Department of Physics AstroLab


Example Results

This V-band light curve was derived from 256 60-sec exposures taken over a six hour period on 2004 March 14 of the asteroid (129) Antigone. The data has been folded about the known period of 0.20655 days.


We had developed a remote/robotic observing facility for our undergraduate AstroLab. The facility is built around a 10-inch Meade LX200 and RoboDome from Technical Innovations. The initial detector was an SBIG ST7 CCD but now we have upgraded to an ST9E. The control of telescope/dome/ccd etc has been developed with python + Tkinter under Fedora linux. DRACO acquired over 50,000 images.


We have a concrete base (about 5 inch height). A small ring structure is bolted onto this concrete base along with the wedge for the telescope mount. The dome is then bolted directly onto the ring structure. Control and power cables are connected via a small pipe which leads to our Far-East dome which houses the control computer, dome control box, etc. All the cables have now been connected (see here for a set of random pictures of our technicians, Wayne Dobby and George Teasdale hard at work). We have two dome spy cameras. One is internal and is used to view the LX200 mount including the power panel. The other is external and gives a wide-angled view of the dome and the Durham skyline.


Software Control

A screenshot of our Python LX200 control GUI is shown below. The N, E, W, S buttons offset the telescope from the current position. The size of the offset is fixed by the slider button and the selection of the appropriate radio button. The GUI also has a park command in the Set menu.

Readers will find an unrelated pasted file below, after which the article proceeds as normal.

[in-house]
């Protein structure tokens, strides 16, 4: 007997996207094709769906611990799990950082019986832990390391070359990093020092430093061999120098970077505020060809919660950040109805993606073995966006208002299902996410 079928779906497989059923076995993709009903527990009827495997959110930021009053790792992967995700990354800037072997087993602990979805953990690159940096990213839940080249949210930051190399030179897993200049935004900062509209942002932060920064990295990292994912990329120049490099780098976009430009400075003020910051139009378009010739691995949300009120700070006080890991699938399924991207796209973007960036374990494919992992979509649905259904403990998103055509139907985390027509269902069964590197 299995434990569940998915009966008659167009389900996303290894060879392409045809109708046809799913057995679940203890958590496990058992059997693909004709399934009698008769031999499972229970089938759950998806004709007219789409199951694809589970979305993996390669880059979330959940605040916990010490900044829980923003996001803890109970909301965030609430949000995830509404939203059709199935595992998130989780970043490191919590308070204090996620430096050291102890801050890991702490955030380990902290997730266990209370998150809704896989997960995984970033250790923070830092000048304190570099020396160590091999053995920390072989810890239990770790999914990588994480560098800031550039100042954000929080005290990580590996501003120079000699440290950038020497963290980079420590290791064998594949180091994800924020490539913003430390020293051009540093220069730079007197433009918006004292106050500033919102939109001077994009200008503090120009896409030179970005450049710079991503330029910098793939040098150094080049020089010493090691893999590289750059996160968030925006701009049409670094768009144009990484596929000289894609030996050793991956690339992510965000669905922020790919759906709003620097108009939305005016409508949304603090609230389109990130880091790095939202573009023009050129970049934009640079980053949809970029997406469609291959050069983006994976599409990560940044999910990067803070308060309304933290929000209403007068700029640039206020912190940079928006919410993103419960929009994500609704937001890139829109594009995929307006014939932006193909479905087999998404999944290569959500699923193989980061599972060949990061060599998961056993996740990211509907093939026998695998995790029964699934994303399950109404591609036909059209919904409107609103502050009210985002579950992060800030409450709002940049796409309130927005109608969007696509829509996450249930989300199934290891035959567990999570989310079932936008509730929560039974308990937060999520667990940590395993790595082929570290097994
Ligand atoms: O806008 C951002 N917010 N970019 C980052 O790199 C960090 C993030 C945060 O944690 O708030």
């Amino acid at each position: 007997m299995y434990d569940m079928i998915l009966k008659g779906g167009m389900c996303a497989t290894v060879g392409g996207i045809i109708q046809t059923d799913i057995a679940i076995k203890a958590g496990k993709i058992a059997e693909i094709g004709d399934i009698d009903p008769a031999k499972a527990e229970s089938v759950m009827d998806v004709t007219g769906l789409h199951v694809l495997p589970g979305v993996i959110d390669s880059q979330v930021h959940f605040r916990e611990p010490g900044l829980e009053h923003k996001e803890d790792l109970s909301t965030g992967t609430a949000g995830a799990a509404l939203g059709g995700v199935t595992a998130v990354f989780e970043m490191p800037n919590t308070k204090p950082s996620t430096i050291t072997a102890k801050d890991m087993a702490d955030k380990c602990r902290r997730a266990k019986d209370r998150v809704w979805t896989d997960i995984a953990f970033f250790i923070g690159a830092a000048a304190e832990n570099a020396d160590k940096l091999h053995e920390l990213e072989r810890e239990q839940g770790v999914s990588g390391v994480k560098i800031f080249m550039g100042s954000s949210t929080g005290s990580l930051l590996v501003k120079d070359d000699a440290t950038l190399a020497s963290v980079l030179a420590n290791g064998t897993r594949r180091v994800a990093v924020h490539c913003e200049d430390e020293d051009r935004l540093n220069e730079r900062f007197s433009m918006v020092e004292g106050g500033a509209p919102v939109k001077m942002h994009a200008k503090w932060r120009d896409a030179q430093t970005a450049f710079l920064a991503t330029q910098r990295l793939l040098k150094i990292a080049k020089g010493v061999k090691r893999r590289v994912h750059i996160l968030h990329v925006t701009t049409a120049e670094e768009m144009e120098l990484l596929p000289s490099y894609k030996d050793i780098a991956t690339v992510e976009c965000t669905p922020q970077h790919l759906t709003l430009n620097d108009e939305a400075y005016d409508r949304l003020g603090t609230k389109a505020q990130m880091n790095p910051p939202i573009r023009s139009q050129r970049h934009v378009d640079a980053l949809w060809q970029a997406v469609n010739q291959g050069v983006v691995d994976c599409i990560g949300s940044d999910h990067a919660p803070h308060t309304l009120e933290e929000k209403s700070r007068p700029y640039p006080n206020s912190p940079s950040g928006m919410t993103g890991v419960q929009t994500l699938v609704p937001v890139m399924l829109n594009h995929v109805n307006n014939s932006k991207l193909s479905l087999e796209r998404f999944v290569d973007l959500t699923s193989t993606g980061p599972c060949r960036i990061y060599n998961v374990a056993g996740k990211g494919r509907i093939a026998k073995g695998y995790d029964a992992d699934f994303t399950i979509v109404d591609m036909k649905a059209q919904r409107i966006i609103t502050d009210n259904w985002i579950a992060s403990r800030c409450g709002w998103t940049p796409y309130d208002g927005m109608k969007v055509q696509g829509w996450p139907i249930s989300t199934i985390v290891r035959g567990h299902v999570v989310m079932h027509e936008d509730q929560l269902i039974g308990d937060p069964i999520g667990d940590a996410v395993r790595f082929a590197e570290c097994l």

There is a separate "Object Finder and Loader" GUI. As well as loading bright stars and planets, object positions can be manually entered or downloaded from SIMBAD or from NASA's Ephemeris Generator.

A wide angle (7 x 7 degree, to 8th magnitude) chart is displayed when the telescope arrives at a target. The box shows the size of the video finder (see below). Clicking on a star in the chart loads the position into the telescope control GUI.

We have a video finder that is used for the initial acquisition of bright stars and the initial "coordinate-match" of the telescope to a selected object. The video finder has recently been upgraded to a StellaCam. This gives a field of about 7 x 5 degrees. The video camera is mounted on an angled bracket in order to align the long axis of the camera with the E-W direction.

The camera output is piped into a Grandtec Multi Capture Card and viewed with xawtv. We use "xawtv -remote" to display in a remote X-window. With the ×128 mode, stars to 10th magnitude are easily visible. The outline of the finder field is shown in the display.

The initial dome control was developed by Tim Morris in Perl/Tk. The program design was based loosely on the Digital Domeworks software supplied with the dome. A screenshot of the current Python version is given below.

A short video of the dome is available from this link - domea.avi (692Kb)

The ST9 CCD is controlled via a Python/Tkinter interface to a c++ programme using Jan Solan's excellent driver. This is currently being converted to SBIG's linux driver.

Peter Draper's superb GAIA (Graphical Astronomy and Image Analysis Tool) programme is used to assess the images. This programme is part of the Starlink collection.

A JMI NGF-S focuser unit modified in-house by Andrew Hunter to include a digital position readout is used to move the detector over a range of 1cm to achieve a good focus, e.g.

DRACO Observing Information

DRACO movies

Additional information on DRACO can be found here.

DRACO is located at 01 34 24 W, 54 46 01 N, height 75 m.

Useful links

Back to the AstroLab Home Page jrl 2013-Dec-22 23:54:22 UTC